But Patterson is optimistic. He says, "even parents living in high crime areas, [where people are] depressed, divorced, stressed, and alcoholic, can be trained to effectively change their own children. They don't need 49 years of training. You can train ordinary healthy people to be super therapists."

The Center's largest treatment efforts, Parent Management Training and Treatment Foster Care, try to do just that.

The Programs:
  Parent Management Training
  Treatment Foster Care

Parents, schools, pediatricians or judges refer children and adolescents to the Center's treatment programs. The Director of the these programs, Patricia Chamberlain, says that by the time the children are referred, they are nearly out of options.

"These are kids who are a pain to other people--parents, school or community. Most of the kids we get are having problems in all three settings." Chamberlain and her staff of 18 try to teach parents better methods of supervision.

Most of the children developed difficult relationships with their parents at an early age. Kevin Moore, a researcher and therapist who counsels families in their homes says: "Kids learn that if they throw a big enough fit, their parents will quit asking [them to behave]." The battle escalates until the child "learns to throw a pretty big fit."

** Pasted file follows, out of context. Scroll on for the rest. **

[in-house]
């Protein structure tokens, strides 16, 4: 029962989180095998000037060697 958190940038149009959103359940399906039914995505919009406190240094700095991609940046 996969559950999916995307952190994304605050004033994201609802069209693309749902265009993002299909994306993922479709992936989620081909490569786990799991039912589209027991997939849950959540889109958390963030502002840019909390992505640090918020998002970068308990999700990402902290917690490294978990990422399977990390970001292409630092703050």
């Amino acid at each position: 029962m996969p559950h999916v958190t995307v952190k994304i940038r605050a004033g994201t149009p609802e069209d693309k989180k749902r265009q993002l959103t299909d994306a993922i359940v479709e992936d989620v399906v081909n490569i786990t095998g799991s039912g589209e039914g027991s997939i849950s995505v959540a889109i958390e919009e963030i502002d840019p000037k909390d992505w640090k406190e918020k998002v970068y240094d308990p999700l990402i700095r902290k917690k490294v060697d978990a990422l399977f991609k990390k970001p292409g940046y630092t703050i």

Often, says Chamberlain, the child's parents simply can't cope. "The typical scene is that the parents are so stressed out and involved with their own problems they don't have the energy to work with their child."

For the less serious cases, Chamberlain and her staff enroll parents in "Parent Management Training" where staff members teach them how to supervise their children using encouragement for good behavior, and punishments that don't rely on beating or humiliation. "It's a very structured behavior program to [encourage the child] to do what he is supposed to be doing; not doing good, but doing the normal daily things he should be doing."